floor in a bar of golden sun-light,, listening
to the kind gentle voice 1 would far rather
not listen to to-day; for something tells
me the coining conversat ion will be fraught
"Well?" I say, with a smile, throwing
myself into the depths of a great brown
leather arm-chalr, so largo that my slim
person occupies but a very small portion of
it. ' ' "
The Colonel stands opposite to me,' his
stately fcray head bent a little, his eyes on
' "Madgie," he says at last, "I like your
' husband, and I am glad ho is Uio sort of
man he Is."
His remark does not call for any answer.
My eyelids fall, and I twist my wedding,
ring round and round and up and down my
small brown linger; the gold band Niks too
large for it.
Colonel Trevannion stoops low and takes
'"For better for worse, for richer for
poorer till death.' Ah, my child, that
vow is registered In Heaven I"
I catch my breath suddenly. "Till
death," That means till either Humphrey
or myself li dead and burled and It will be
no longer in our power to keep or break
CAIRO BULLETIN: SUNDAY MORNING, AUGUST
"Madgie, do you love your husbnndf
"Don't ask me .that,'!! I cry plteously ;
for it Is nothing to ddyoqebut Hum
phrey and myself.'? TqnrlesSjand mlscra
blc, I lift my head nd laugh, and say, with
reckless desperation, -none -would think
the old rhyme is true, and ('tis love that
makes tho world go round.' "
.'Madgie, this to me!"
The kind, pained toues goes straight to
my heart; but I cise my lip. nd try to
look my old careless self.
"Oh, Colonel Trevannion, please don't
make matrimony such an awfully solemn
thing ! After all, it is only an affair of ar
rangement and convenience. Humphrey
and I are perfectly satisfied to go on as we
have begun ; and 1 suppose, if wo live on
In jog-trot stupidity to the end of our days,
is will be all the same In the end."
I speak very fast, and do not look at
him, but past his arm to the wall beyond.
0h, my child, my child 1" he says In a
low voice. "Little madcap, are you so
hardened, so world-weary already?"
He does not know how sad and sore I
am, how nearly the tears are falling. Ho
sees his "madcap" grown from a gay light
hearted child Into a bitter and desperate
woman, and he does not know the reason
of the change he cannot guess that "mad
cap" Is breaking her heart because of the
gulf between tho old life and this, that
she bus married a man she does not cure
for, and Is rating out her heart with re
gret, Hardened and world-weary I Per
haps I um; and 1 wonder how suou my
husband will find It out.
The Colonel sits down In a chair anil
pulls bis moustache and sighs, while I
twist my watch. chain and look at him from
under my eyelashes.
"Madgie," he says suddenly, "hate you
any Idea what effect beauty like yours has
on a person? Do you know your husband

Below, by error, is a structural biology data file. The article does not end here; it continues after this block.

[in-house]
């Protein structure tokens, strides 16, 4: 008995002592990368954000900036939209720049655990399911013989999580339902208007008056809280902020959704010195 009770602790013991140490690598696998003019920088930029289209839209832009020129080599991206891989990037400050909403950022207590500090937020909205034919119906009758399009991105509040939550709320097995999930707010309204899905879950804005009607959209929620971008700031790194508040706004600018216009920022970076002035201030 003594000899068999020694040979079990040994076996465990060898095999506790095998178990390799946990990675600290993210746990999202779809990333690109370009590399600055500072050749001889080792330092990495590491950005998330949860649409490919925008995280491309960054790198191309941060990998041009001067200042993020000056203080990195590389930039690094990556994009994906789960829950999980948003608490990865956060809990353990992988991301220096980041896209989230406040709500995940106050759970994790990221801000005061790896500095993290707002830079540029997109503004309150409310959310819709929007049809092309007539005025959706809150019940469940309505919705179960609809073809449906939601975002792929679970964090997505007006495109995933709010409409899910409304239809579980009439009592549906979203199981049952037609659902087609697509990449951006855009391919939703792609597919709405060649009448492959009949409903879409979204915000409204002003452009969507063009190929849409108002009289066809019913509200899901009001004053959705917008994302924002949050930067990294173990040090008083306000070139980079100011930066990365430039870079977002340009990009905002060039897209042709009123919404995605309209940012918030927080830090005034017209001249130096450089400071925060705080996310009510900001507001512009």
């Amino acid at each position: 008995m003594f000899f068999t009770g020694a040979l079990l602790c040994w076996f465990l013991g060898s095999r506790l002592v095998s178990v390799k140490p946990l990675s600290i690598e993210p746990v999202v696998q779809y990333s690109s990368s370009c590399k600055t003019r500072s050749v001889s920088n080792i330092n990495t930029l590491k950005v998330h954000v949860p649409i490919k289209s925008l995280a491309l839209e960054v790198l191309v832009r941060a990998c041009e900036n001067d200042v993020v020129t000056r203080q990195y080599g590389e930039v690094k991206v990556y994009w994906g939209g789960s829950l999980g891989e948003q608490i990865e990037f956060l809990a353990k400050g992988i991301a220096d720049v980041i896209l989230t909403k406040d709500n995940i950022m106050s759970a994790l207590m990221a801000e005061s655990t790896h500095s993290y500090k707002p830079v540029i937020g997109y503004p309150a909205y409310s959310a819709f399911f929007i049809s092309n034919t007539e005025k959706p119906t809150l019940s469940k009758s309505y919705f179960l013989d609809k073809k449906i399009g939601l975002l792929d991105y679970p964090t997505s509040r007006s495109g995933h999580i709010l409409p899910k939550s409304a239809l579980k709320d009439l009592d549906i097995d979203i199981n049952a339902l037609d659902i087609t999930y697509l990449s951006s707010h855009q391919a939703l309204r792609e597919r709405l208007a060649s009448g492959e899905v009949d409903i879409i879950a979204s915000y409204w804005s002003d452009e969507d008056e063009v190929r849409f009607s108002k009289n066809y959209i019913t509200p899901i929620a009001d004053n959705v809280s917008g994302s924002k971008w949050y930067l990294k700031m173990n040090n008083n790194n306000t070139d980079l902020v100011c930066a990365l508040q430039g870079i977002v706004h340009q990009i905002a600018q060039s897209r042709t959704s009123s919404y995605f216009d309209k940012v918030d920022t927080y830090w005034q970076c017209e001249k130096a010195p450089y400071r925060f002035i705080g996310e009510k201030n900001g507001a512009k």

worships every feature of your face and
watches your every movement? I have
never seen a mun so thoroughly infatuaU
1 wish that 1 wei . hideous," I say,
piilng my hand over the full freshness of
niyl'aee. i.lf I had been ugly no man
would have wauled to marry me."
lie lean forward, his words are grave,
"You have been given the perfection of
beaut y, see child, that you do do not amise
the gift. You have your husband's love,
the entire love of a good, true man, a pos.
session not to be despised, and you play
fast and loose with him, my child. I am
sorry to say it; but I am greatly and bit
terly disappointed in my little madcap."
Two tears roll down my cheeks. In all
the years we have known each other these
are t lie lirst hard words he has ecr used
to me; but 1 do not let him see how deep,
ly they wound.
"You had an ideal madcap before," I say
In a low voice. It was the real madcap
who stole the pheasants' cgijs and wouldn't
tell her name. She was always frolic
some." And I smile dismally through my
"Nay, she was her own true sHf in the
old clays," he answers kindly; "and by.
and-by 1 he old madcap will return again
with her merry saucy smile, loving and
light-hearted, nnd t he old days will come
once more just as they used to lie."
"No, they can never come back again"
and my tears fell fast. "I am going
away next week, and perhaps you will
never see mo anymore; it is better for
you to think I am changed and hard-heart,
"Hush, my child, you pain me t Do you
think your old friend could ever forget you
or put any ono else in your place?"
I hide my face on the arm of a chair and
make no answer.
"Listen !" he says. "I will tell you a
story of something that happened once to
a friend of mine."
lie is fond of telling stories that bear on
the subject, so I force back the tests and
listen, with my face bidden from him, and
in a few moments be begins.
"The part of the story that I am going
to tell took place in an old garden, with
roses all around and a girl anuongsi them,
smiling, beautiful, and defiant, and a man
with her. He is not smiling, but angry
and passionate. :-)he throws hard cutting
words at him, and laughs when the blood
rushes to his face, and says more cruel
taunting things to him, not one of which
she mean ; but he believes every cutting
speech, and thinks, If her love was true,
she could not wound with every word.
She maddens him with her beauty, and hrr
eyes sparkle and his flash. She is trying
him too far. rilie knows how he loves her,
and so she wrongs herself; and every word
she utters strikes home like a sword-thrust.
Mio has gone too fur, and it is hard to go
back, and she Is proud. She utters words
that goad him to madness. '
" 'Madam,' he cries at last, and his voice
is not like his own 'before Heaven I
will know the truth! Do you love me or
"His whole body trembles as he watches
her scornful red lips and awaits her an.
swer. It comes soon enough. The red
lips smile mockingly ; thn eyes that used to